Photo composition, sequencing and slideshows

Photos draw you into pages. Here, Edgar Allan Poe, aka poet and actor Mark S. Sanders, poses for a photo after our fall 2012 field trip The Reporters’ Tour of Baltimore.

Each of our stories should be accompanied by three pieces of multimedia:

  • A compelling photo of a main source in the story that exhibits strong composition
  • An audio/photo slideshow (with no reporter narration) that exhibits strong photo sequences
  • A small locator map created in Google Maps and embedded into the story

Composition

The basics

Don’t forget the cutlines

  • Cutlines are also known as photo captions, except usually captions “cap” the photo on top and cutlines “cut” underneath the photo and appear below it.
  • Cutlines are usually one to two sentences long. The first sentence should be in present tense and should describe what’s in the photo. If needed, the second sentence should be in past tense and deliver context or background.
  • Examples: AP photo feed via Yahoo

Photo sequences

Audio/photo slideshow

  • Find characters, actions. The best visuals are interesting people doing interesting things.
  • Use good composition and sequences: wide/medium/tight, the 5-shot sequence
  • Shoot your photos first, then record your interview.
  • Use the department Edirols to capture the best sound quality possible.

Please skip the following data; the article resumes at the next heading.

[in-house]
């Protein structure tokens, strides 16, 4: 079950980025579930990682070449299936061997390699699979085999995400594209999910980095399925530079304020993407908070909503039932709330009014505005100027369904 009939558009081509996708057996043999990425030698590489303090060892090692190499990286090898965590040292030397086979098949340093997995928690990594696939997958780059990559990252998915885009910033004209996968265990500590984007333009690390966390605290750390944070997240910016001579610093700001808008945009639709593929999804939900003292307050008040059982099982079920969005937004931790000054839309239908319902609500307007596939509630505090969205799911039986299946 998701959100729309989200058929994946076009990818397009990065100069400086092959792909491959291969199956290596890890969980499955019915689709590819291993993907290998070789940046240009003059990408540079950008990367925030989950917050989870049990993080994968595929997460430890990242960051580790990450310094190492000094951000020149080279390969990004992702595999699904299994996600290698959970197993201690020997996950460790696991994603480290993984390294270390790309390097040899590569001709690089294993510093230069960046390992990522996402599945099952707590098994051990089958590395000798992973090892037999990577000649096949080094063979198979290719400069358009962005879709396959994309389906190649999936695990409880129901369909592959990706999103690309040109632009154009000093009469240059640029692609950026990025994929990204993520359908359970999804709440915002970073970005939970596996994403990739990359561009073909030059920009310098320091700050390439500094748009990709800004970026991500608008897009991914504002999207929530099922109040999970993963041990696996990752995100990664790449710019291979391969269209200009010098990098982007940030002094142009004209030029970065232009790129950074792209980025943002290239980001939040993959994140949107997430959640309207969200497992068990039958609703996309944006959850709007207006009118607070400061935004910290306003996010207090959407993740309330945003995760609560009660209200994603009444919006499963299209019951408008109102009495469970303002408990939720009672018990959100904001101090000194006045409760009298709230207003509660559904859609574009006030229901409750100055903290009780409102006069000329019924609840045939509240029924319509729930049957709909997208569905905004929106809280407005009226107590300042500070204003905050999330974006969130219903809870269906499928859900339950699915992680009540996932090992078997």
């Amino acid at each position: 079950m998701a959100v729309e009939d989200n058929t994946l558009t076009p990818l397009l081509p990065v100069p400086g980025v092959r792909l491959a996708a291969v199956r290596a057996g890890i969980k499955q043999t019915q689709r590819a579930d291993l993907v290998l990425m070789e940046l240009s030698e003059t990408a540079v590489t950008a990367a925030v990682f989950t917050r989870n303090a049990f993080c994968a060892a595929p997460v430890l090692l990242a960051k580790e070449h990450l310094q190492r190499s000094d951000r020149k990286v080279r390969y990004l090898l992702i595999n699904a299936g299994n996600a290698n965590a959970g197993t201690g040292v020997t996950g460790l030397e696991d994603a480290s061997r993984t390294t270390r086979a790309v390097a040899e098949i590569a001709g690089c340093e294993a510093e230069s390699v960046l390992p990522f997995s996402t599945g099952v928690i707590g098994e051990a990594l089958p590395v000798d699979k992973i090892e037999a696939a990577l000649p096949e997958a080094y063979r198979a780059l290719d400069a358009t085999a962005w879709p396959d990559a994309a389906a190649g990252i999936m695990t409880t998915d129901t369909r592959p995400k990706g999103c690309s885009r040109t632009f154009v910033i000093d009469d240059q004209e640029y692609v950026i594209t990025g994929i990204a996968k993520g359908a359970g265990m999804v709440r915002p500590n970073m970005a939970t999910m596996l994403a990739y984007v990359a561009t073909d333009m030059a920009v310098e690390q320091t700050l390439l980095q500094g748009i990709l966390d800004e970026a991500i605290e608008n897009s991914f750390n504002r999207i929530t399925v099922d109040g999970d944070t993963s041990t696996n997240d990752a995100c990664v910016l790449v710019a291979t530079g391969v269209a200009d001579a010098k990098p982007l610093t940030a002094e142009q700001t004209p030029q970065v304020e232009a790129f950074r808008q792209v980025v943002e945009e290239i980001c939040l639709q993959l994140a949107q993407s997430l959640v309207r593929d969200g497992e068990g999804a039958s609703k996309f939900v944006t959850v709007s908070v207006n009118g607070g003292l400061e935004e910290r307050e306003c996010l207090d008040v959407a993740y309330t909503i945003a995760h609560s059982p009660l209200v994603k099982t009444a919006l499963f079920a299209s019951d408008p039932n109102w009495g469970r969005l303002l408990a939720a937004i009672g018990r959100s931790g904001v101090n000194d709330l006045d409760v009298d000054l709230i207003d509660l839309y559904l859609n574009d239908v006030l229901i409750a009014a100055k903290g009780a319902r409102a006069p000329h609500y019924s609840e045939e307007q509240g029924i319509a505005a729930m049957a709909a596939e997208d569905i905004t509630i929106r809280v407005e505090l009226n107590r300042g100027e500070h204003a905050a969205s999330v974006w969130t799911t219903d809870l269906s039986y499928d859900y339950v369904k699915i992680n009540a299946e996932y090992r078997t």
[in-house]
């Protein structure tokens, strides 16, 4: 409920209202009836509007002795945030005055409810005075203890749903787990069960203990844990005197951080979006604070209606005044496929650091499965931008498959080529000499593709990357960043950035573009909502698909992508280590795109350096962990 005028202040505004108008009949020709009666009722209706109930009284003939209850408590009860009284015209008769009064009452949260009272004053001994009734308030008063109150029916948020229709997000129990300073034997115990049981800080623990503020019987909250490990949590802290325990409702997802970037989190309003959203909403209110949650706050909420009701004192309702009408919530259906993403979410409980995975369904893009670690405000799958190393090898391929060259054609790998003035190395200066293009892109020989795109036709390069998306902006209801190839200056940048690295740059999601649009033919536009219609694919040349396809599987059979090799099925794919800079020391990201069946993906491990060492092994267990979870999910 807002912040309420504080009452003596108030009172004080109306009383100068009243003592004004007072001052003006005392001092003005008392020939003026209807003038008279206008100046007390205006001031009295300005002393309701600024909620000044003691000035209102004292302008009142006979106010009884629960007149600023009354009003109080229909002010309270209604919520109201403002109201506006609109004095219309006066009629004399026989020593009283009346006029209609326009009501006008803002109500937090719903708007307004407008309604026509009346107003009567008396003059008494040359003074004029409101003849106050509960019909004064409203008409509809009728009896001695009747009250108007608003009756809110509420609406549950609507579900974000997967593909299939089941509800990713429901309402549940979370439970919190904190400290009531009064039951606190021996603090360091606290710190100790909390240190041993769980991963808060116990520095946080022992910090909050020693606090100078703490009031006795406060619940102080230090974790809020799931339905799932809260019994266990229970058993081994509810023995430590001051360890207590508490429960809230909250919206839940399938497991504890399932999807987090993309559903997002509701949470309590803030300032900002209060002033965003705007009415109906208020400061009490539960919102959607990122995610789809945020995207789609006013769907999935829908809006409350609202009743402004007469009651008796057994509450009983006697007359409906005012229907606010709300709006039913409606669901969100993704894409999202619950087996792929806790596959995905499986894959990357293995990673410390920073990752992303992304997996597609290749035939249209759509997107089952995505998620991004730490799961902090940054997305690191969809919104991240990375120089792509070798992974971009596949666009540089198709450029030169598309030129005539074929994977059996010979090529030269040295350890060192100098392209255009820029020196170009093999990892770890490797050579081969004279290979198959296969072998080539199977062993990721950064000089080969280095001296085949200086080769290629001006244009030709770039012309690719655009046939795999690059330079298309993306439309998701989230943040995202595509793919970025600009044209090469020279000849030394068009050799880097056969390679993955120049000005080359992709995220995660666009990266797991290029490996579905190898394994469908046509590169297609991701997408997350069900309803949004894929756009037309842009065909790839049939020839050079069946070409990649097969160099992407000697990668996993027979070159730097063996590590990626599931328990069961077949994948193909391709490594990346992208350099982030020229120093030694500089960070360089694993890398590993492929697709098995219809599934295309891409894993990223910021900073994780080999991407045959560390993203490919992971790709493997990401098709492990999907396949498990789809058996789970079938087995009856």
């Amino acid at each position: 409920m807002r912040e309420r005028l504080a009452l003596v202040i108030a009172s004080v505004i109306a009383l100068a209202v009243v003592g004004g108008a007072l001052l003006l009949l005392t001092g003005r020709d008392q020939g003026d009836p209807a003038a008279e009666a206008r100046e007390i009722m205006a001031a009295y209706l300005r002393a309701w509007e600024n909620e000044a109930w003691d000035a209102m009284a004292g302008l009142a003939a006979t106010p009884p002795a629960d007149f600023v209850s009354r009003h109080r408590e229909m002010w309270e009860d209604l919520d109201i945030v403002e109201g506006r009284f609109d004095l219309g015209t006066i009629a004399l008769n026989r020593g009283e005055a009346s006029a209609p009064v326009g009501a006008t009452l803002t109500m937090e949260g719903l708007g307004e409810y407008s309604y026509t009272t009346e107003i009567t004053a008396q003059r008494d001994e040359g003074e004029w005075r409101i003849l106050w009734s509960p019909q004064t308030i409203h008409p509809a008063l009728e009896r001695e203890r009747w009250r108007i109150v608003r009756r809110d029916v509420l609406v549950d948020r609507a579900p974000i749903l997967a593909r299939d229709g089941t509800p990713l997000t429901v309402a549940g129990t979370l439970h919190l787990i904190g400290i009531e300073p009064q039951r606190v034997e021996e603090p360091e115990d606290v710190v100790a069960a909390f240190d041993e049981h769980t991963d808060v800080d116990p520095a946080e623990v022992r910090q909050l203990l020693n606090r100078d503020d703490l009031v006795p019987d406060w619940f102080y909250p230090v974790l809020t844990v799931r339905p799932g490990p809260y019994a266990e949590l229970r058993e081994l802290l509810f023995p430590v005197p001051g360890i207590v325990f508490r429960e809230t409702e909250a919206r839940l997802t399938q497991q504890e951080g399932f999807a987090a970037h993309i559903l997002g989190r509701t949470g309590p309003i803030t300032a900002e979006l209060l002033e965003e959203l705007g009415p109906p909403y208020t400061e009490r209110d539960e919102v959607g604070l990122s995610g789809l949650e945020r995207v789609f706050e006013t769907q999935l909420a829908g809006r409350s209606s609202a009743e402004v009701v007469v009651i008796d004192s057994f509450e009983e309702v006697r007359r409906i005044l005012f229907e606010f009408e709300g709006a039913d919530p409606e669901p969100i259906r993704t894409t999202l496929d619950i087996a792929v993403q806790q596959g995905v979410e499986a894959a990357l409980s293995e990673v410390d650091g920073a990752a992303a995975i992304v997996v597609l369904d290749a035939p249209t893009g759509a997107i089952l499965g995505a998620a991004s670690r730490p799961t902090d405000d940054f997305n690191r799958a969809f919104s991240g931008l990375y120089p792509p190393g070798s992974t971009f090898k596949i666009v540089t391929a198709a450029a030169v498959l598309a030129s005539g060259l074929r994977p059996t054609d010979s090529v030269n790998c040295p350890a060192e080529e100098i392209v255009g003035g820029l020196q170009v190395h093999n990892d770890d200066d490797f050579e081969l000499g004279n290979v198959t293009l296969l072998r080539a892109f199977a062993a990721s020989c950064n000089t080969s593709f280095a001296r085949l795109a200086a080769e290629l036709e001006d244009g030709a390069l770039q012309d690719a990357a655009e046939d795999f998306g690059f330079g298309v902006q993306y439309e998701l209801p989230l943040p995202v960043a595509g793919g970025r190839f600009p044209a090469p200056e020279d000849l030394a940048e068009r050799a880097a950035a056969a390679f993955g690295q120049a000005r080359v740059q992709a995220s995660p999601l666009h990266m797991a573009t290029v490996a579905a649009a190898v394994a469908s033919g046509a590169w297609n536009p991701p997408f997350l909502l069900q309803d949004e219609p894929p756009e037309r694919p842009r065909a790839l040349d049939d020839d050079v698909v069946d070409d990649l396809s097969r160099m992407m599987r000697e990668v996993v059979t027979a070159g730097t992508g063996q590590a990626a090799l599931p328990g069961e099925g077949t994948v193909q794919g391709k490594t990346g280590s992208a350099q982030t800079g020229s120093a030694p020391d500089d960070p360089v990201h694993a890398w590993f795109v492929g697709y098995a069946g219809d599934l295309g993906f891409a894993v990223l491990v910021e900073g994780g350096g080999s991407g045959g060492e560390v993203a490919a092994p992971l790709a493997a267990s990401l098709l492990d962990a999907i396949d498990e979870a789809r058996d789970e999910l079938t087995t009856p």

• Need a refresher on editing photos or audio or using Soundslides? Download the free Reporter’s Guide to Multimedia Proficiency (PDF)

Our slideshow model: Chess competition. Notice the mixture of wide/medium/tight shots, the progression of the source-narrated story, how the photos match the audio, the professional title and end slides.

Here are some great examples from my fall 2011 semester of MCOM 257. Their assignment: Only in Baltimore can you find someone who…

…is a duckpin bowler, by Brandi Bottalico.
…spent a year as Baltimore’s best hon, by Alyssa Rinaldi.
… spreads Baltimore hoop love, by Courtney Lockwood.

An embedded Google map

  • Go to https://www.google.com/maps
  • Map your address
  • Click the “link” button on the top-left of the page
  • Click “customize and preview embedded map”
  • Customize the width: 200×200, and center the map
  • Copy the embed code and paste it into the story’s HTML code

Finally, a reminder:

Video: Creativity and deadlines